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I am refering to the theorem:

If the Discrete Diffie-Hellman problem is hard (i.e. if the DDH assumption holds), El Gamal is IND-CPA secure."

which is stated here along with the proof.

So we have adversary A that has a non-negligible advantage with CPA and we are trying to build adversary B that can break DDH. B is given $a$,$b$,$c$ which could be $g^x$, $g^y$ and $g^{xy}$ or $g^z$. Then A outputs $m_0$,$m_1$ to B which encrypts by picking random $b$ and returning to A: $c_0=b$, $c_1=c*m_b$

Now if $c=g^{xy}$ then A will be like interacting with real encryption oracle. Otherwise they say it will be like receiving random values

What I couldn't understand, is that since $c=g^z$ where $z$ is randomly chosen, assuming order of group $q$ which is prime, then there is always $k$ such that $z=k*y\ (mod\ q)$. So even when the B is given $g^z$ the encryption of the message could be a valid el gamal encryption, so it shouldn't look that random to the adversary A.

Is that right?

EDIT:

So apparently, as pointed out by fkraiem, since the adversary is given the public key $g^x$, when $c_0=b$ he expects the encrypted message to be: $c_1=g^{x\cdot y}\cdot m$ not just a random $k$. The probability of $k=x$ is negligible.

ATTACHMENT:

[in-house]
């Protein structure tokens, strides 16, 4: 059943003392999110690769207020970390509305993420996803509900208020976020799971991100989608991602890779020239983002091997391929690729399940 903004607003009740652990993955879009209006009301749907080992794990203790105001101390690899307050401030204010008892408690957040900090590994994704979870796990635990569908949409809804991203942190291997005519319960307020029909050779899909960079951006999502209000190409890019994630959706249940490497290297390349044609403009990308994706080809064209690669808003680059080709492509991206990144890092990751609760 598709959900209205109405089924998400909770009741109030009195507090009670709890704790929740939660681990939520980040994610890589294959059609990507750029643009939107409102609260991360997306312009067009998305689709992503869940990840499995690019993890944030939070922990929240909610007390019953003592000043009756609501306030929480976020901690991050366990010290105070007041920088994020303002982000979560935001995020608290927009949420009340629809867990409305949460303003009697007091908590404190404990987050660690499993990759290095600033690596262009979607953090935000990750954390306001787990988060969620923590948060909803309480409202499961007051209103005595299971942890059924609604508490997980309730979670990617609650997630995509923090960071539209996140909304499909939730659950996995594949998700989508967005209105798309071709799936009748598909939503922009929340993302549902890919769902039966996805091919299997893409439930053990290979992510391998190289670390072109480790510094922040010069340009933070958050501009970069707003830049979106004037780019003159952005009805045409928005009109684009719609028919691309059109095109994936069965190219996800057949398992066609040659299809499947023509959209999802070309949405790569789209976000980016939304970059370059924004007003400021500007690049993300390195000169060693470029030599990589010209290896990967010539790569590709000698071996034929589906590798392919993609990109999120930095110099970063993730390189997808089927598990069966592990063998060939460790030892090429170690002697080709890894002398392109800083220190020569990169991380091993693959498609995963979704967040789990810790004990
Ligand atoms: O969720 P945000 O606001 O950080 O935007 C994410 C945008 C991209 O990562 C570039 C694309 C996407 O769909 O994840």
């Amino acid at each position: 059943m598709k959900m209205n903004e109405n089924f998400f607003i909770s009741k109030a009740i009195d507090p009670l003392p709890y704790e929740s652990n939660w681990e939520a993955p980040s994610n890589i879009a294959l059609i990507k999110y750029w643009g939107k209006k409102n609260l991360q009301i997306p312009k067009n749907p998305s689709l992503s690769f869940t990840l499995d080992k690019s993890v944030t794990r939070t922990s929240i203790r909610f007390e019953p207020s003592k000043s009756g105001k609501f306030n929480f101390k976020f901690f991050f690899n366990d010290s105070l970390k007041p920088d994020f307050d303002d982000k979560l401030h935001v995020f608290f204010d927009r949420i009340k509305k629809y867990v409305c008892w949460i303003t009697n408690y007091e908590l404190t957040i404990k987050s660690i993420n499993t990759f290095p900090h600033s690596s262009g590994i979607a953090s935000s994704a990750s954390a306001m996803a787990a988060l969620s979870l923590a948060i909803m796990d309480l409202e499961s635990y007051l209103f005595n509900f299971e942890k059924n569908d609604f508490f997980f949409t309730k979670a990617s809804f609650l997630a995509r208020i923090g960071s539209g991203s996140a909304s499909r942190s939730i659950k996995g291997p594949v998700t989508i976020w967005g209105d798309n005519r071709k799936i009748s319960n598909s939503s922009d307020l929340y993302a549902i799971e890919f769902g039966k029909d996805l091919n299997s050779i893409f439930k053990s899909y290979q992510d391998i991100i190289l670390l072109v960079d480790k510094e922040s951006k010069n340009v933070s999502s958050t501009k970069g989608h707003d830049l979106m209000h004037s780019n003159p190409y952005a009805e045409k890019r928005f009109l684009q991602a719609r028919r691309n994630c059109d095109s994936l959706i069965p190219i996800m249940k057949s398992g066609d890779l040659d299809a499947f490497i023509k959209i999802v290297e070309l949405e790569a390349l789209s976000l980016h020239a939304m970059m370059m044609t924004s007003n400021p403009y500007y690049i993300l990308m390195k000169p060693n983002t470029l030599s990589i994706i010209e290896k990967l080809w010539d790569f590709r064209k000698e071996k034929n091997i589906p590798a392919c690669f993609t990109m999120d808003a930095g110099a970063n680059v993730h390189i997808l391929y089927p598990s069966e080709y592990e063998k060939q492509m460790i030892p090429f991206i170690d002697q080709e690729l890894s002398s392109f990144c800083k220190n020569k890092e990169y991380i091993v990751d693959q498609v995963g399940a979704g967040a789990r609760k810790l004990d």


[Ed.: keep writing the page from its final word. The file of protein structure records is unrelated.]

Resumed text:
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  • $\begingroup$ Actually, it's the Decisional DH problem, not Discrete. $\endgroup$ – poncho Apr 28 '17 at 22:30
  • $\begingroup$ It that their only mistake? $\endgroup$ – Antonis Paragas Apr 28 '17 at 22:32
  • $\begingroup$ "So even when the $B$ is given $g^z$ the encryption of the message could be a valid el gamal encryption," It could be, but only with negligible probability (if $z = xy$). $\endgroup$ – fkraiem Apr 29 '17 at 1:35
  • $\begingroup$ but why negligible, as i have shown, z can always break to $z=ky$ for some $k$. It doesn't have to be $xy$ right? (I have edited the original post to explicitly state the always) $\endgroup$ – Antonis Paragas Apr 29 '17 at 7:49
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    $\begingroup$ If $z \ne xy$, then $(g^y, g^z \cdot m)$ is not a valid encryption of $m$ with the public key $g^x$. $\endgroup$ – fkraiem Apr 29 '17 at 8:53
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A key point is that for group $G$ and any arbitrary $m \in G$, choosing a uniform $k \in G$ and setting $\hat{k} = k \cdot m$ gives the same distribution for $\hat{k}$ as just choosing it uniformly from $G$.
This is because:
$Pr[\hat{k}=k \cdot m] =Pr[k=\hat{k} \cdot m^{-1}] = {1 \over {|G|}}$
So in the reduction, when $A$ interacts with the challenge $<u=g^y,v=g^z \cdot m>$ for random $z$, $u$ is completely independent of $v$, and so they reveal no information over each other. Notice that even though it's not a valid encryption scheme (because it's impossible to decrypt), the experiment is still well defined.

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